1. Experts warn of pandemic-related “eviction tsunami”
Another round of stimulus payments or more creative solutions are essential to thwart a social crisis
With the first shipments of a second COVID-19 vaccine arriving as early as next week, many North Carolinians are feeling a new kind of hope as the pandemic stretches into 2021. But without swift government action at the state and federal levels, the new year could usher in an “eviction tsunami” and economic devastation, according to experts who gathered to discuss the problem Tuesday.
The virtual discussion, sponsored by the Duke Law Global Financial Markets Center and the North Carolina Leadership Forum, brought together subject matter experts from across the ideological spectrum to discuss the crisis of rent moratoriums and aid programs expiring in the new year.[Read more…]
2. DEQ’s Michael Regan is Biden’s nominee for EPA administrator
NC Department of Environmental Quality Secretary Michael Regan is the President-elect Joe Biden’s nominee for EPA administrator, according to multiple news sources.
Policy Watch reported yesterday that Regan was the leading contender for the job. A Goldsboro native, Regan has been DEQ secretary since 2017; he was appointed by Gov. Roy Cooper.
A DEQ spokesperson could not be reached for comment.
Regan worked at the EPA for nine years in the late ’90s and mid-’00s before joining the Environmental Defense Fund.
EDF issued this statement from Hawley Truax, Southeast Regional Director of Environmental Defense Fund (EDF). Regan previous served as EDF’s Southeast regional director. [Read more…]
Bonus read: Supporters, detractors grade Regan’s performance as NC DEQ secretary
3. Treasurer’s office, state auditor eyeing 100-plus cities, counties, utilities on “Distressed Unit” list
In a budget crisis, these entities can lose control of their finances to the state
Janet Gerald, mayor pro tem of Kingstown, knew high sewer costs were a financial strain for the town when she was took office three years ago. Still, the realization that the town needed to relinquish control of its spending hit her hard.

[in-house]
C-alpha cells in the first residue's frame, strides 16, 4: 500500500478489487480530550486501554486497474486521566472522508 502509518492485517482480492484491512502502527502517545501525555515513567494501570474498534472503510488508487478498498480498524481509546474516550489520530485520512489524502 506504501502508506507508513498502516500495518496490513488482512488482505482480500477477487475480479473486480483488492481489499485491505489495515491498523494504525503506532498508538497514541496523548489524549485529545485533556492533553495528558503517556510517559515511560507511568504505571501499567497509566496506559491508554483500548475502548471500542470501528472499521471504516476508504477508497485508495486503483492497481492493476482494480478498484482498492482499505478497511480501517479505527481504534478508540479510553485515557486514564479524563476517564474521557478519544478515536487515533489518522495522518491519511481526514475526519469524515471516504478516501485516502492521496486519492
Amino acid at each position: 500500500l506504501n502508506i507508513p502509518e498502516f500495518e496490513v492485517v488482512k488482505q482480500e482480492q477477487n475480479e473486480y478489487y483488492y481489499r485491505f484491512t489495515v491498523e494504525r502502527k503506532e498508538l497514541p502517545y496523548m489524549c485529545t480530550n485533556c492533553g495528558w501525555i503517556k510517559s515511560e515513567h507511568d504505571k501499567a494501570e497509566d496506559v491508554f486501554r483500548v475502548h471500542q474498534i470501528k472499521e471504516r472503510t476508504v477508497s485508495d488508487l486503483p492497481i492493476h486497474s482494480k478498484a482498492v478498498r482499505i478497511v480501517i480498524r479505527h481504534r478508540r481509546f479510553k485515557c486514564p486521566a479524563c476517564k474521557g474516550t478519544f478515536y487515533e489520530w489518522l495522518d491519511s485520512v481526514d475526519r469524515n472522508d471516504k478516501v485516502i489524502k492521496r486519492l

“I was a little disappointed,” she said. “I was sad. I was heartbroken. I was embarrassed. I was crushed.”
Like dozens of towns and a couple of counties in North Carolina, Kingstown landed in financial trouble over problems paying for sewer services. The town, whose 680 residents live in a two-square-mile rectangle in Cleveland County, owes the city of Shelby upward of $200,000 for sewer services, Gerald said.[Read more…]
4. Black Americans are reluctant to take a COVID-19 vaccine. Efforts to build trust are underway.
A history of unethical medical experimentation on Black people has raised vaccine concerns among communities of color.
Coronavirus vaccines were a topic of the day for volunteers at Global Scholars Academy in Durham last Saturday. The church across the street, Union Baptist just north of downtown, was hosting a coronavirus testing site on one side of the school, and volunteers were distributing meals and Christmas gifts on the other side.
The FDA had authorized the Pfizer vaccine for emergency use the night before. Public officials and some residents have turned their hopes to science to help lift the country out of the deadly and economically devastating COVID-19 pandemic.[Read more…]
5. COVID-19 vaccine could be less effective in people with high PFAS levels in blood
The COVID-19 vaccine could be less effective in people with high levels of perfluorinated compounds — PFAS — in their blood, several scientists announced today.
High levels of PFAS exposure is known to be linked to a “plethora of adverse health effects,” including immune system disorders, said Linda Birnbaum, a toxicologist and former director of the National Institute for Environmental Health Science.